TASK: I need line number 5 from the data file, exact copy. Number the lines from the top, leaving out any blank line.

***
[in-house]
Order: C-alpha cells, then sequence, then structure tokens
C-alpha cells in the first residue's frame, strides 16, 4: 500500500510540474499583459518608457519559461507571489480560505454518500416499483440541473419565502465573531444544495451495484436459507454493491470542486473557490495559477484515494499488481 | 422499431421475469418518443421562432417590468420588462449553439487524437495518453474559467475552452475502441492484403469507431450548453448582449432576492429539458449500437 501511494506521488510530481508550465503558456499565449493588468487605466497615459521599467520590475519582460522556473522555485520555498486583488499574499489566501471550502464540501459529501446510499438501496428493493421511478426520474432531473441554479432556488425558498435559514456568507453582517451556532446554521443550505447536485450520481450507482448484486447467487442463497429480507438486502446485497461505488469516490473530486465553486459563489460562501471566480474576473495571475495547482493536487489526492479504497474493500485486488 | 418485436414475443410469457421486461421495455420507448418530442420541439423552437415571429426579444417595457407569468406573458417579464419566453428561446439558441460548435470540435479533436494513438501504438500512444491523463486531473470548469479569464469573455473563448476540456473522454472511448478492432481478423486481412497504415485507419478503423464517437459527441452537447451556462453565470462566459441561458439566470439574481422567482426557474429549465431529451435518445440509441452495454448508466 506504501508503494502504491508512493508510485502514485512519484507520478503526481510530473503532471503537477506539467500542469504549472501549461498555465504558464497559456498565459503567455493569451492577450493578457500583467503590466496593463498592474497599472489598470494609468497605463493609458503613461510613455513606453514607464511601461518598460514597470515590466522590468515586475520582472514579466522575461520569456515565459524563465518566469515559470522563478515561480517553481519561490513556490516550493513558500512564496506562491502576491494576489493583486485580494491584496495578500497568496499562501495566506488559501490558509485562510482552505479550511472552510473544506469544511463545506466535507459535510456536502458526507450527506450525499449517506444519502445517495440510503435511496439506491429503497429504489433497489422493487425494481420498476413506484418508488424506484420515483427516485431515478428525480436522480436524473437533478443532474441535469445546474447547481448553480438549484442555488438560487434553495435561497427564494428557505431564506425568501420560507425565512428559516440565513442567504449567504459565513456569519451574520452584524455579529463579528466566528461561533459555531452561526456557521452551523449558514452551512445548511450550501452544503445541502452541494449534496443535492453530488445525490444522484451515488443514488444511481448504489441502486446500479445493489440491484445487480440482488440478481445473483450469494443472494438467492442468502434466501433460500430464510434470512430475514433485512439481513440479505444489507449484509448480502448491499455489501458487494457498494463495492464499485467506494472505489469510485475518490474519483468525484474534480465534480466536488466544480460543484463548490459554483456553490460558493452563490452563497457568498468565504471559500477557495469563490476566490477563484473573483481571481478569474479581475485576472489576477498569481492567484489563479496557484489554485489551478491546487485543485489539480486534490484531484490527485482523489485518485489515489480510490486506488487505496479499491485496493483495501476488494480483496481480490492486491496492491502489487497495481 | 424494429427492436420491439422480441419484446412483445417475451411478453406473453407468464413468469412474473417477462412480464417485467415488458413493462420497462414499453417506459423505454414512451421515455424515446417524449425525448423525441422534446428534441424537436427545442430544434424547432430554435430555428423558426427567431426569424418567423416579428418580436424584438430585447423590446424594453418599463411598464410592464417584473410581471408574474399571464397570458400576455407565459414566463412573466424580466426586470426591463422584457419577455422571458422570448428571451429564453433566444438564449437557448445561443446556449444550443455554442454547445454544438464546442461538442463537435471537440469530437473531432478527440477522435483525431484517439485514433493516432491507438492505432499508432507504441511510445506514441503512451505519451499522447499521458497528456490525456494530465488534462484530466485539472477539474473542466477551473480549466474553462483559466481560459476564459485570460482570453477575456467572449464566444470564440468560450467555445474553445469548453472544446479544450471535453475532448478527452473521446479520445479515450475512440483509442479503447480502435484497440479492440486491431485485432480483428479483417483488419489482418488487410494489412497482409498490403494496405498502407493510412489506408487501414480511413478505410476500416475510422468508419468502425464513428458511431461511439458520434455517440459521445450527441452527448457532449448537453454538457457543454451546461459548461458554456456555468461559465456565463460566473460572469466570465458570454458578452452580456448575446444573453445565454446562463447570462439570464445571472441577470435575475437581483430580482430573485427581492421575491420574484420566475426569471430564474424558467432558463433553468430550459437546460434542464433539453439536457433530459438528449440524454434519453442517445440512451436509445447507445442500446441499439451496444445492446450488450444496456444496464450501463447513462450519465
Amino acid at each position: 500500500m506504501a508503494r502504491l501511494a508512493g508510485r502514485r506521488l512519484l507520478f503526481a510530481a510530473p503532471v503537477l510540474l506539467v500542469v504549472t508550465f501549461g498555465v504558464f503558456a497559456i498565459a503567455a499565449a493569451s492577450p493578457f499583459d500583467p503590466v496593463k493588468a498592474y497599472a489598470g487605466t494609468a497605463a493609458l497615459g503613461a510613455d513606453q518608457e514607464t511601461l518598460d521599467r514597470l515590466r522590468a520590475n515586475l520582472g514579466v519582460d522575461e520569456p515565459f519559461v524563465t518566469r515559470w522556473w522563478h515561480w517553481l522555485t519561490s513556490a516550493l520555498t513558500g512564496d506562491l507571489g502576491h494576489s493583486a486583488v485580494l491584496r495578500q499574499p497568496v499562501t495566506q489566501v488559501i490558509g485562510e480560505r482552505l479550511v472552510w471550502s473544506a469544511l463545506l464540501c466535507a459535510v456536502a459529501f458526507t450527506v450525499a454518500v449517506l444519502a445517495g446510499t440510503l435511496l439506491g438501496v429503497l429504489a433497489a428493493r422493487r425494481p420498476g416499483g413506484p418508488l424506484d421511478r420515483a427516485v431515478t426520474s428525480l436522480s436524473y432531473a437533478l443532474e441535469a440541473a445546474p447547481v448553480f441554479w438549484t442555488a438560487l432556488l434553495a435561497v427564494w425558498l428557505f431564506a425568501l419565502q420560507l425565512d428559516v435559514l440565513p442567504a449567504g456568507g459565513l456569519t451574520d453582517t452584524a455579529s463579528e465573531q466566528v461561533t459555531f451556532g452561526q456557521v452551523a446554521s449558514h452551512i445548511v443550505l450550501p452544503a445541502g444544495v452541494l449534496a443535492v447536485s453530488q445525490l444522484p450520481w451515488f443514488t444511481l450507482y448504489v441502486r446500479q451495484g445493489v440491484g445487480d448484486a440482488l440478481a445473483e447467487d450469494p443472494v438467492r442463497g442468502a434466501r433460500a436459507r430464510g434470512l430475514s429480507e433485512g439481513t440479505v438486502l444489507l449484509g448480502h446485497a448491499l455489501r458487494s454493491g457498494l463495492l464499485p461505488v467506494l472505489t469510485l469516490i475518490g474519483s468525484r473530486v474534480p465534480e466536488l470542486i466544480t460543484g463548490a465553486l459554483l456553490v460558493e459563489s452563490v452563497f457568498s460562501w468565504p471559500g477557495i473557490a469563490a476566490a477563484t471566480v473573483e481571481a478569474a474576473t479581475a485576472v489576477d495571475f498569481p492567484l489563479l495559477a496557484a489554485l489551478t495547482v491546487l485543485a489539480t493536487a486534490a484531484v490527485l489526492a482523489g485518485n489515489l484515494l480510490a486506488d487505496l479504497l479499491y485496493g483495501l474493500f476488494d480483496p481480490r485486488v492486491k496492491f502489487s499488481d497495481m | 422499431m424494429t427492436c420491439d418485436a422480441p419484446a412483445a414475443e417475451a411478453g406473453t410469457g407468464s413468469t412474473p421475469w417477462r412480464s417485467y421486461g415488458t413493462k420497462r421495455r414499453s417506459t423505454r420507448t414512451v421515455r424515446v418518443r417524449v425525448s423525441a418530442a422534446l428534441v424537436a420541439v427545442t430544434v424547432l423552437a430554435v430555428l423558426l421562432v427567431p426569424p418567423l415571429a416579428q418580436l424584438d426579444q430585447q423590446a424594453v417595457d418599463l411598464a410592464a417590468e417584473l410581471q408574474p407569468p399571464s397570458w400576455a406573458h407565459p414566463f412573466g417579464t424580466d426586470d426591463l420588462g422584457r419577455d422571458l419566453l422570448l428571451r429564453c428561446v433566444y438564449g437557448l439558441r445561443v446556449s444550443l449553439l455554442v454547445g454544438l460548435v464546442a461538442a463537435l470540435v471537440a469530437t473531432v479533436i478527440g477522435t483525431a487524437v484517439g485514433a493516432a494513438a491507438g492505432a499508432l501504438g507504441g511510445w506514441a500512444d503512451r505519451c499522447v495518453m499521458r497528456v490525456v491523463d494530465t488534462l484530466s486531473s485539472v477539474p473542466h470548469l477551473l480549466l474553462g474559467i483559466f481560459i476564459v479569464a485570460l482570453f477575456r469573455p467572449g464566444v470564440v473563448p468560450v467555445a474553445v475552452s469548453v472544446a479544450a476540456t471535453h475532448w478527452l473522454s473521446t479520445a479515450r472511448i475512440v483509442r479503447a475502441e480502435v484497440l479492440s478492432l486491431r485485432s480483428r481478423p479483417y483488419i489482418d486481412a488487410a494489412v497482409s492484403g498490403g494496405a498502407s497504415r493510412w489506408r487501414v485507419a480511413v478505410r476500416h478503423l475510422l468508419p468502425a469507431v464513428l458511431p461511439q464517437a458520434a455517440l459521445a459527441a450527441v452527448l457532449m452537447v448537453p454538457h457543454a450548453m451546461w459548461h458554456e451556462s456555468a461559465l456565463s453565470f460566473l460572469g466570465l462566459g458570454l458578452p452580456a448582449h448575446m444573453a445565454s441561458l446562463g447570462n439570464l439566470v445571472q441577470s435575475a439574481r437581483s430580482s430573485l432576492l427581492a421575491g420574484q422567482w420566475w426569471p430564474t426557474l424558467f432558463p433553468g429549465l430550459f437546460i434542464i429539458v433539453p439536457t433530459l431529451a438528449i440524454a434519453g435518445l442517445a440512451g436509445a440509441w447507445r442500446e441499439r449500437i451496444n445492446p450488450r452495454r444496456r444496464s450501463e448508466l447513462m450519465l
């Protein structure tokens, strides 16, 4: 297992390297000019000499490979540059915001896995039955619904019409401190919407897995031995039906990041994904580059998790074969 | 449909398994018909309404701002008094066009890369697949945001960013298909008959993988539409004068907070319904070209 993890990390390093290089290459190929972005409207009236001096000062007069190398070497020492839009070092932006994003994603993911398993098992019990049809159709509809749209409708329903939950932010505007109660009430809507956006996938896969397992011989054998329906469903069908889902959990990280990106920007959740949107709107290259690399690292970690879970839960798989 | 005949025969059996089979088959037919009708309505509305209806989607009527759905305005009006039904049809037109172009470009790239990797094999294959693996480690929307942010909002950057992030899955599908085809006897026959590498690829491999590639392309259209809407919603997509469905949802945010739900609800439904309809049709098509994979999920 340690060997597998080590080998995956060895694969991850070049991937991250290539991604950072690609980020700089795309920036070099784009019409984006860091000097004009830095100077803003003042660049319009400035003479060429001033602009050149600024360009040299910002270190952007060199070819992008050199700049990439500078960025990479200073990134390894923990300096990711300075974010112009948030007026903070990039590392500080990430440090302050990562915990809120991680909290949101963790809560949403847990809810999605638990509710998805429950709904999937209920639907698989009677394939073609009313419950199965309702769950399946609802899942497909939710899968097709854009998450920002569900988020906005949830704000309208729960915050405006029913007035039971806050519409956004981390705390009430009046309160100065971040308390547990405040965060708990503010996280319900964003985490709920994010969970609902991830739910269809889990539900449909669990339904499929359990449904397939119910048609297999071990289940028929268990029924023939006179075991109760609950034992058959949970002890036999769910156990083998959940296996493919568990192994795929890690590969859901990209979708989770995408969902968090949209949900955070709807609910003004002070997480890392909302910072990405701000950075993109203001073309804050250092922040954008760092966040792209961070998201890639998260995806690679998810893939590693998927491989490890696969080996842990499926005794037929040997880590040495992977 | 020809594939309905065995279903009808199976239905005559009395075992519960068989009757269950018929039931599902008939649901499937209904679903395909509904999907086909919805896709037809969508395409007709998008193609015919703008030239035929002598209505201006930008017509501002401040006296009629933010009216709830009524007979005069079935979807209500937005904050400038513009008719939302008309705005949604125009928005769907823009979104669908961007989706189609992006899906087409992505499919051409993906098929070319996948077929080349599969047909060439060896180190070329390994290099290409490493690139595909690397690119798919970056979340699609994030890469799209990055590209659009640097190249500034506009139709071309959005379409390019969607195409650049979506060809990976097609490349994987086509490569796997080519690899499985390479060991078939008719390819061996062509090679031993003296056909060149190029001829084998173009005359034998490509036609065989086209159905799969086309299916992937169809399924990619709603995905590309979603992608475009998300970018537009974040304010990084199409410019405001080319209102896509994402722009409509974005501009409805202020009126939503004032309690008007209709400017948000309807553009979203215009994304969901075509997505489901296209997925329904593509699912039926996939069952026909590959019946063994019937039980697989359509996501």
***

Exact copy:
């Protein structure tokens, strides 16, 4: 297992390297000019000499490979540059915001896995039955619904019409401190919407897995031995039906990041994904580059998790074969 | 449909398994018909309404701002008094066009890369697949945001960013298909008959993988539409004068907070319904070209 993890990390390093290089290459190929972005409207009236001096000062007069190398070497020492839009070092932006994003994603993911398993098992019990049809159709509809749209409708329903939950932010505007109660009430809507956006996938896969397992011989054998329906469903069908889902959990990280990106920007959740949107709107290259690399690292970690879970839960798989 | 005949025969059996089979088959037919009708309505509305209806989607009527759905305005009006039904049809037109172009470009790239990797094999294959693996480690929307942010909002950057992030899955599908085809006897026959590498690829491999590639392309259209809407919603997509469905949802945010739900609800439904309809049709098509994979999920 340690060997597998080590080998995956060895694969991850070049991937991250290539991604950072690609980020700089795309920036070099784009019409984006860091000097004009830095100077803003003042660049319009400035003479060429001033602009050149600024360009040299910002270190952007060199070819992008050199700049990439500078960025990479200073990134390894923990300096990711300075974010112009948030007026903070990039590392500080990430440090302050990562915990809120991680909290949101963790809560949403847990809810999605638990509710998805429950709904999937209920639907698989009677394939073609009313419950199965309702769950399946609802899942497909939710899968097709854009998450920002569900988020906005949830704000309208729960915050405006029913007035039971806050519409956004981390705390009430009046309160100065971040308390547990405040965060708990503010996280319900964003985490709920994010969970609902991830739910269809889990539900449909669990339904499929359990449904397939119910048609297999071990289940028929268990029924023939006179075991109760609950034992058959949970002890036999769910156990083998959940296996493919568990192994795929890690590969859901990209979708989770995408969902968090949209949900955070709807609910003004002070997480890392909302910072990405701000950075993109203001073309804050250092922040954008760092966040792209961070998201890639998260995806690679998810893939590693998927491989490890696969080996842990499926005794037929040997880590040495992977 | 020809594939309905065995279903009808199976239905005559009395075992519960068989009757269950018929039931599902008939649901499937209904679903395909509904999907086909919805896709037809969508395409007709998008193609015919703008030239035929002598209505201006930008017509501002401040006296009629933010009216709830009524007979005069079935979807209500937005904050400038513009008719939302008309705005949604125009928005769907823009979104669908961007989706189609992006899906087409992505499919051409993906098929070319996948077929080349599969047909060439060896180190070329390994290099290409490493690139595909690397690119798919970056979340699609994030890469799209990055590209659009640097190249500034506009139709071309959005379409390019969607195409650049979506060809990976097609490349994987086509490569796997080519690899499985390479060991078939008719390819061996062509090679031993003296056909060149190029001829084998173009005359034998490509036609065989086209159905799969086309299916992937169809399924990619709603995905590309979603992608475009998300970018537009974040304010990084199409410019405001080319209102896509994402722009409509974005501009409805202020009126939503004032309690008007209709400017948000309807553009979203215009994304969901075509997505489901296209997925329904593509699912039926996939069952026909590959019946063994019937039980697989359509996501």